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Nuteshack help! - 28-70/2.8 portrait

Discussion in 'Lens Lust' started by pforsell, Jul 24, 2008.

  1. pforsell


    Jan 15, 2008
    I've been enchanted by Nuteshack's magical portraits. I am more like abstract/detail shooter myself and don't often shoot portraits, but I'd like to learn.

    All critique welcome: composition, lighting, posing, focal length, camera angle, perspective, processing, white balance, saturation, sharpness and whatnot. The model is my wife so we have to be shush about this or I'll find myself sleeping in the doghouse.

    Se everybody, rip the image apart, teach me a lesson. Please.

    Be honest, I have a thick skin. This is the first try. I shot about 30 frames and this was the only semi-decent. :redface:

    Nikon D200
    AFS 28-70/2.8
    SB 800 on camera -1.3EV
    ISO 100 | f/2.8 | 1/200 | 70mm

    Subscribe to see EXIF info for this image (if available)
  2. Steinar


    Aug 16, 2007
    I like the sharpness and the bokeh - shooting NEF I like to experiment with different WB - have you tryed that ?
  3. one thing i'd suggest
    forget the flash and use natural light only
    when you mix natural and flashed light... there will always be a WB problem, especially with the D200

    also, natural light will give you a much more 3-D appearance to your image with natural shadows and nuances to the light and capture
  4. also...
    i don't know if i'd shoot at f/2.8 right away
    get a bit more DOF while you are trying to learn the portraiture aspect of the D200/28-70 combination

    just a thought
  5. itsmike


    Mar 2, 2008
    Greenlawn NY
    I would not agree with this too much though, I use a flash 97% of the time to fill in shadows.. If shooting NEF, you can always PP the WB later..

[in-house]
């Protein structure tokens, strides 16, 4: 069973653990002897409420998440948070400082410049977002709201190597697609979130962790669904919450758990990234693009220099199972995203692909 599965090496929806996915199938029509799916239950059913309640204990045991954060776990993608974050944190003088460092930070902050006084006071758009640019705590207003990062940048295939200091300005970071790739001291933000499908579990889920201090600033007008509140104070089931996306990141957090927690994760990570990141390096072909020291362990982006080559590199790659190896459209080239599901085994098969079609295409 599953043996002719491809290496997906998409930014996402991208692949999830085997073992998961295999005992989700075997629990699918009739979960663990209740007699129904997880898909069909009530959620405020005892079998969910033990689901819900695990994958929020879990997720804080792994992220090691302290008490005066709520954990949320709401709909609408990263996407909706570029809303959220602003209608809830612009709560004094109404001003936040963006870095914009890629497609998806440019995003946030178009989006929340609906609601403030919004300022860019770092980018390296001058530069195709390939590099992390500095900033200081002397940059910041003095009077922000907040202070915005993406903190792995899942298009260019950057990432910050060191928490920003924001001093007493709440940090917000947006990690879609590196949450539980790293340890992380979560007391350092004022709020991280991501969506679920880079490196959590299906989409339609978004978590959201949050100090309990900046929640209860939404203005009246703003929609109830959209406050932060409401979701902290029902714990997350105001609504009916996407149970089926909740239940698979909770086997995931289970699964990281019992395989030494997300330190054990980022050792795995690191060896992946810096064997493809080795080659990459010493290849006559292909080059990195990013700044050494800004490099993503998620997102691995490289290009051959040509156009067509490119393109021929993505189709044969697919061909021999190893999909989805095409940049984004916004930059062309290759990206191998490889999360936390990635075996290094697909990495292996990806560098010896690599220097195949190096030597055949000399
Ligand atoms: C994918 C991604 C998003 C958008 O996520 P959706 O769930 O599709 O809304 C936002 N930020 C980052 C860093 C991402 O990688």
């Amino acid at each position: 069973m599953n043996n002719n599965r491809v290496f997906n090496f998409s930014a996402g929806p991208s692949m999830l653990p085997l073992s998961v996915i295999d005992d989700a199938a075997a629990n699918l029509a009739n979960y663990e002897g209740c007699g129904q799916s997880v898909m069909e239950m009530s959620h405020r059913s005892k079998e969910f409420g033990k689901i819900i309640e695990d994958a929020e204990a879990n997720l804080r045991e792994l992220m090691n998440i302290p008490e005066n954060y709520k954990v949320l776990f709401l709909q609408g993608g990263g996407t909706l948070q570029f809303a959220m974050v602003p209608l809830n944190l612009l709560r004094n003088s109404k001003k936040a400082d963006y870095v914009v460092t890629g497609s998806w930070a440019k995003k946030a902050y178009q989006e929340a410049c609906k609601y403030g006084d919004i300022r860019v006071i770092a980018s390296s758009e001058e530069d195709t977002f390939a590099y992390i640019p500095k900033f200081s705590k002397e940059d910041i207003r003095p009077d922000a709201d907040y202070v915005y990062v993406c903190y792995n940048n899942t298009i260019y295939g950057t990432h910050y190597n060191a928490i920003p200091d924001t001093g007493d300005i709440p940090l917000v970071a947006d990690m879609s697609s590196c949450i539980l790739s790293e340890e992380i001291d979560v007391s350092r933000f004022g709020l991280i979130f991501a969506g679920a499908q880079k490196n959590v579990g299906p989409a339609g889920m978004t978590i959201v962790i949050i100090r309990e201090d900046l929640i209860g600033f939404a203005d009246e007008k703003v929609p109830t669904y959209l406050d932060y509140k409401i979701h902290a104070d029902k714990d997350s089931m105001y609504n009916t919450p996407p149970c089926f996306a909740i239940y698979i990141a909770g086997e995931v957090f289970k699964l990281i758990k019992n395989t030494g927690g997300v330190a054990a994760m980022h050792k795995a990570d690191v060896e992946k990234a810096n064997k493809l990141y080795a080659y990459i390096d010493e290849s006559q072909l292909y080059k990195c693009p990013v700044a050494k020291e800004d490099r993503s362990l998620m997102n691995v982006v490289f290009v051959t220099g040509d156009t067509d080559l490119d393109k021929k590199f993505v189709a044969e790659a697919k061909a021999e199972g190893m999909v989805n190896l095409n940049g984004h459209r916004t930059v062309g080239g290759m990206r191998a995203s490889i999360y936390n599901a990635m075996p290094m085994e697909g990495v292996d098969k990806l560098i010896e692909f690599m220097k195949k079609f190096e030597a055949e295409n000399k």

As for the Portrait.. I think that there is much more color and "POP" that you can get out of it. Post a non edited version, Maybe someone can run their process on it..
  6. i appreciate your point
    nute (mark) rarely uses flash with the kind of f/1.4 images he shows here
    and... since the title of the thread was addressed to nute's kind of images.... i thought i would point that out to him

    no offense intended
  7. pforsell


    Jan 15, 2008
    The forehead and the top of the hair are bluish, I can see that now. The sky above had higher color temp that the flash. Good point thanks.

    Yes, the face is rather 2-dimensional with frontal flashing. Thanks again.
  8. FotoPhocus


    Jun 15, 2008
    Just my observation, but I would like to see some more PP done to make her eyes pop a little more color-wise. That is where my eyes are drawn first (I guess because of the sharp lines of the glasses), and the eyes came out nice and sharp, so a little more color might be cool.
  9. zigzag


    Oct 16, 2005
    You noticed the blue then - it was the first thing I noticed. Shooting in raw may help you adjust this after the shot. If you do use a flash, I find taking it off camera is a help for portraits - see strobist.com for more info than you need on that subject.

    Also, if you're going for small DOF, maybe try one of your primes? You have many to choose from.

  10. pforsell


    Jan 15, 2008
    Perhaps flash off the camera, even lower (-1.7 ... -2 EV) power, a Lumisoft reflector. I will have to try some options. This time I didn't quite make it.

    Thanks for comments.
  11. pforsell


    Jan 15, 2008
    Thanks for comments. Will go into strobist. I actually shot about 10 frames with the 85/1.8 at f/2 to f/4. Nothing to write home about. :tongue:
  12. Nuteshack

    Nuteshack Guest